San Diego Padres
The Padres and the Reds are two teams expected to take big leaps forward this season. In the case of the Reds, it is because of offseason transactions and additions. In the case of the Padres, it is because of one offseason transaction, but largely because of the promise and potential of young players within the organization. Make no mistake, Manny Machado’s presence is a big deal, but the way the Padres reach their new set of expectations is by the young players taking a step forward.
Many would have argued over the last couple of years that the Padres have had the best farm system in baseball. Now, they have a chance to show it. Ownership has spent money with the signings of Machado and Eric Hosmer. The Padres also inked Ian Kinsler. Those are the types of moves that should pay dividends as young players graduate to the big leagues.
Of course, the Padres have a long way to go in order to threaten a .500 record. Last year’s team lost 96 games and was pretty uncompetitive against upper-echelon competition with a 42-66 record against .500 or better foes. The Padres were also just 31-50 in their home ballpark, which was only better than the White Sox and the Orioles.
The Padres only had one winning month last year, but things weren’t quite as bad as the total picture would suggest, as a 5-20 record in July certainly hurt the most. That’s not to say that the Padres were good otherwise, but they were under 15 games under .500 in the other months of the season combined.
There are a lot of interesting pitchers and a lot of interesting developments with this team that could lead to some betting opportunities.
Money Line Spots
I’m curious to see what sorts of adjusted prices we see. This should be a better team and it would be a surprise if the Padres did not improve, but they were also -150 in run differential last season and won less than 40 percent of their home games. They weren’t even great against teams with losing records with a 24-30 mark.
Still, as you can see, they won 66 games, so there have to be spots we can take advantage of this season. This is a very young rotation. It looks like Cal Quantrill has made the rotation, which gives the Padres five starters 27 years of age or younger. Eric Lauer and Joey Lucchesi are holdovers from last year. Matt Strahm is now a full-time starter.
What does this mean for bettors? Well, it could mean a lot. Padres starters posted a 5.09 ERA with a 4.71 FIP and a 4.31 xFIP last season. They accumulated the lowest fWAR in baseball. Though Robbie Erlin’s advanced metrics were better, he contributed a 6.23 ERA. He’s in the bullpen. Clayton Richard had a 5.33 ERA. He’s Toronto’s problem. Luis Perdomo had a 7.38 ERA. He’s gone. Bryan Mitchell is in the bullpen with a 4.61/5.76/.5.32 pitcher slash from last year.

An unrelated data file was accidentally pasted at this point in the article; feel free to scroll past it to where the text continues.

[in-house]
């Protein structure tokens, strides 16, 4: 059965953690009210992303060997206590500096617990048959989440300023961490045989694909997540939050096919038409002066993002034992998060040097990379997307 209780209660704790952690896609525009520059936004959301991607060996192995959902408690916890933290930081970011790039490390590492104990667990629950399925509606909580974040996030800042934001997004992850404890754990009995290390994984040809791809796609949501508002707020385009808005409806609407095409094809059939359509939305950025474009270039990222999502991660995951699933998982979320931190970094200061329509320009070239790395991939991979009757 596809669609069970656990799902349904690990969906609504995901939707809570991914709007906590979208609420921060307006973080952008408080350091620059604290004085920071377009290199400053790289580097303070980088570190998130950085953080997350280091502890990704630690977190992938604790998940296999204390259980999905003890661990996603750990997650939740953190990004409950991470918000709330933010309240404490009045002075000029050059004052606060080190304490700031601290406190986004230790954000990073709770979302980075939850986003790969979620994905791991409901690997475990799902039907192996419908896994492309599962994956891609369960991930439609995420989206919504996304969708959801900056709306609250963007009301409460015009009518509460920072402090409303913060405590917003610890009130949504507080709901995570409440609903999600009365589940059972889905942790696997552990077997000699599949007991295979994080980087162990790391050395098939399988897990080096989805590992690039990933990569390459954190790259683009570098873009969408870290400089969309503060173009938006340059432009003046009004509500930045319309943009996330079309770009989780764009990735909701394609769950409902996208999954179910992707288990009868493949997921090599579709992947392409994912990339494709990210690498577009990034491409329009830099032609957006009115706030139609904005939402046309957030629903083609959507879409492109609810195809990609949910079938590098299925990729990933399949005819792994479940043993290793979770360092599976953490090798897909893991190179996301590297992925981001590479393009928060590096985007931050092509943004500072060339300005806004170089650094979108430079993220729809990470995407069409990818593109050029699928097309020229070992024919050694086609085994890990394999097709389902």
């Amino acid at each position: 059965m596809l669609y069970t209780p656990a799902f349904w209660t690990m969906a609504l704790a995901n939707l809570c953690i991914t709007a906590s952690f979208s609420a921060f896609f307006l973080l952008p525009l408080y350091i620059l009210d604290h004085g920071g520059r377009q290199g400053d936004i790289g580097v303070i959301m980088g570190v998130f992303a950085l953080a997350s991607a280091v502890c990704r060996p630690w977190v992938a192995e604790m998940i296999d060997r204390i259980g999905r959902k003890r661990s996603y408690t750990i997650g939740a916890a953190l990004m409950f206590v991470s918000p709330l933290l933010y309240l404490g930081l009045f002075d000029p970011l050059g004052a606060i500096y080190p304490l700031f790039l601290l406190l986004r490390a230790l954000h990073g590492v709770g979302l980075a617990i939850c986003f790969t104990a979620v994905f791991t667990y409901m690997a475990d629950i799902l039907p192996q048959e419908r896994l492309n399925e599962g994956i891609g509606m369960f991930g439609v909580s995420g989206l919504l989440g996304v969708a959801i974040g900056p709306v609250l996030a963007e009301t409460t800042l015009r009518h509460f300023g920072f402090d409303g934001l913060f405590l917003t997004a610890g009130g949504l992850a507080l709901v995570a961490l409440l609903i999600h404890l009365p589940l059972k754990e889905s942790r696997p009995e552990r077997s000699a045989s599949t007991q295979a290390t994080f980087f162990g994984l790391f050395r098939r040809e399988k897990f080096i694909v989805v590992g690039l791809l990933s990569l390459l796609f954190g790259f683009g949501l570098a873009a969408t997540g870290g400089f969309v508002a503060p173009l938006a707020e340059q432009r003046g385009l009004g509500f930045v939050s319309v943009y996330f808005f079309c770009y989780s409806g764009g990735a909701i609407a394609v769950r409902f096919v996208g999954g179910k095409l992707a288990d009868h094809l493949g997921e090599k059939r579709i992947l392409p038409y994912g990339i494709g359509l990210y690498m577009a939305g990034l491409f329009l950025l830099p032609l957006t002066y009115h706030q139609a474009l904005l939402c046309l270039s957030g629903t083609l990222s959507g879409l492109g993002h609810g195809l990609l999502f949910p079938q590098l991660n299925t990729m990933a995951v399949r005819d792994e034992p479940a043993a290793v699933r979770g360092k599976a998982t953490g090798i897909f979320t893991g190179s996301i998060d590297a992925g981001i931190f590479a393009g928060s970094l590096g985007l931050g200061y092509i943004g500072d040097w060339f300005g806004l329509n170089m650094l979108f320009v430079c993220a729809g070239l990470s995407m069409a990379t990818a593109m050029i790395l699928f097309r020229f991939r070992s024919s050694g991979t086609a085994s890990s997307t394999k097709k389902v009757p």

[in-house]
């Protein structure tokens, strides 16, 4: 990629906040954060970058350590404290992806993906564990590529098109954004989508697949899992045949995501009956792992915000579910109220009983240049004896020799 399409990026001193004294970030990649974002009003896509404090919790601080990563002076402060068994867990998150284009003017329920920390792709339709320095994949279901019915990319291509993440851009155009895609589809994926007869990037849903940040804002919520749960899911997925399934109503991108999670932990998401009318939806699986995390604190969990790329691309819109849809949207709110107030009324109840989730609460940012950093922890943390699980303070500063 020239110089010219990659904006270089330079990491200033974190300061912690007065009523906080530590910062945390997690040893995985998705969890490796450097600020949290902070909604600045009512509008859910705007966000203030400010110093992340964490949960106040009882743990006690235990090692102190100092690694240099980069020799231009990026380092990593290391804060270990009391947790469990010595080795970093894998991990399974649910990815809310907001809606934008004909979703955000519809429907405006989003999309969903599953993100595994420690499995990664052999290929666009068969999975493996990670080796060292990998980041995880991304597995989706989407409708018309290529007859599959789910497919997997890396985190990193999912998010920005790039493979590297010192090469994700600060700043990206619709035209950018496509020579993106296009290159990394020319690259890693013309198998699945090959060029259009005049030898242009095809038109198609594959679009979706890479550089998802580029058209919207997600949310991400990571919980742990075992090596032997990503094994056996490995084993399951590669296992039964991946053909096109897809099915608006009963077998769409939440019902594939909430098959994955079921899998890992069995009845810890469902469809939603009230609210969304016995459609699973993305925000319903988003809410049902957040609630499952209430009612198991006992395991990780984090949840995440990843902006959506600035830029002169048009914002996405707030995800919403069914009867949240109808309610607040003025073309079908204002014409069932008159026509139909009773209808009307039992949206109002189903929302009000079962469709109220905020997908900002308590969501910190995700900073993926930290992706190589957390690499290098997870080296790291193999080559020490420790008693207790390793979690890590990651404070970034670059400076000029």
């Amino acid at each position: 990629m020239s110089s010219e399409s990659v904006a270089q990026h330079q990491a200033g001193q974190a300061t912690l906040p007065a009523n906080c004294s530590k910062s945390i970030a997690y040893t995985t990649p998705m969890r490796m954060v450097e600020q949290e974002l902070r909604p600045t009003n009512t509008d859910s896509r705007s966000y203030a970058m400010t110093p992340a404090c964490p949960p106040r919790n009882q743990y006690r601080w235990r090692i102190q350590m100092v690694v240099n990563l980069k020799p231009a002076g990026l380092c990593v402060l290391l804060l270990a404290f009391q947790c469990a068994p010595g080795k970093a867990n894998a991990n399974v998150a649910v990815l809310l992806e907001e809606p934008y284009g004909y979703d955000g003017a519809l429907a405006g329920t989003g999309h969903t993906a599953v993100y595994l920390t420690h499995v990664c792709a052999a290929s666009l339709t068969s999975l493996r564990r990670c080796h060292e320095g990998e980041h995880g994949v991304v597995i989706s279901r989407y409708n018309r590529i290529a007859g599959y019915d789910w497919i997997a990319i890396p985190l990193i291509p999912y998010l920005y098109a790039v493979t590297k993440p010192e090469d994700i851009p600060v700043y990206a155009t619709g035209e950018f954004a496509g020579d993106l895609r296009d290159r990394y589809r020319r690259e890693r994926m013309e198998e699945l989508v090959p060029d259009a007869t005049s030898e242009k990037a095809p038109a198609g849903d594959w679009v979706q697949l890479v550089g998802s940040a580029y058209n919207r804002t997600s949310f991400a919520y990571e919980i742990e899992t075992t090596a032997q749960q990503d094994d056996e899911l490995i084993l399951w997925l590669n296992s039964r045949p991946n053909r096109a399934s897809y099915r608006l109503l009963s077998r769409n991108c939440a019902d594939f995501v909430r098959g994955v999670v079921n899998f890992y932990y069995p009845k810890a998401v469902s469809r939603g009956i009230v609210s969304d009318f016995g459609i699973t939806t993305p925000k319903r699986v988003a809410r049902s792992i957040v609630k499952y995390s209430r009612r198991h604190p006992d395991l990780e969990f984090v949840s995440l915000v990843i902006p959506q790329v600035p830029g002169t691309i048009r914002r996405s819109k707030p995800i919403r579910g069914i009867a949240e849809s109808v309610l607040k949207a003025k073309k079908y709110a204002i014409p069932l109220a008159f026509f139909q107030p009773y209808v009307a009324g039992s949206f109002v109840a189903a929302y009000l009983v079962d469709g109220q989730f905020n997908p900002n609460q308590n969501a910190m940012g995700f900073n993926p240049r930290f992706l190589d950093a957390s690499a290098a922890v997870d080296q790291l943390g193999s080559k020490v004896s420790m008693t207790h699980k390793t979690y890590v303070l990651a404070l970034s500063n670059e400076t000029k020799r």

The Padres, who still have a solid bullpen with good depth, were 55-85-22 in 1st 5 bets last season. I would expect them to be much better in that department this year. That also makes them more dangerous from a full-game standpoint.
Lucchesi will get the most preferential treatment in the betting markets. I think the other guys will be relative unknowns, so I’d look for spots with them. I’ll talk more about Lucchesi in a second.
With better pitching, and better defense, the Padres should slant towards the under side. If nothing else, we could look at some first five unders. The Padres allowed 464 runs in the first five innings last season. Even with an offense that only scored 3.7 runs per game, the Padres finished up 79-78-5 in the totals market.
This will be a feast or famine offense. It still features a lot of swing and miss. There is no guarantee that Ian Kinsler returns to his former self and Eric Hosmer isn’t a great hitter. I’m expecting this offense to struggle and, in particular, struggle badly with power right-handers. Machado will help, but the Padres ranked 27th in OPS against right-handed starters last season. The irony is that, even with a right-handed-heavy lineup, the Padres were 28th in OPS against left-handed starters.
This looks like an under team to me. Factor in a ballpark that is conducive to pitchers and I’m thinking that an improved pitching staff will balance out the improved offense, in the first five market especially.
Individual Players to Watch
Joey Lucchesi – Lucchesi is an obvious guy to highlight. The young left-hander posted a 4.08 ERA with a 4.31 FIP and a 3.45 xFIP. His HR/FB% of 20.4 percent was extremely high for a guy with a pretty average ground ball rate. Many will be looking for that to positively regress, myself included, so he’ll be a guy that takes money regularly.
Eric Lauer – One guy that could be more of a hidden gem is Eric Lauer. Lauer was terrible at the outset of his MLB career, but settled in to post a 4.34 ERA with a 4.51 FIP and a 4.51 xFIP. Lauer posted a .305/.375/.478 slash against with a .367 wOBA against in the first half. He had a 4.87 ERA. In the second half, he shook off an injury and posted a .221/.318/.354 slash against with a .300 wOBA against and a 3.15 ERA. We’ll see if those gains stick. I’m not rushing to back him, but I think he could carry some value.
Chris Paddack – I’ll reference the “FanGraphs bump” at various points throughout the season. Chris Paddack is a guy getting a ton of love in the stat community after a very impressive Spring Training to win a rotation spot. The 23-year-old was terrific at Double-A last season, but he only made seven starts across 37.2 innings of work. In the low minors, he had elite strikeout rates, excellent walk rates, and exceptional command. The big leagues are different. I want to see how the market evaluates him, especially with all the projection systems gushing about him.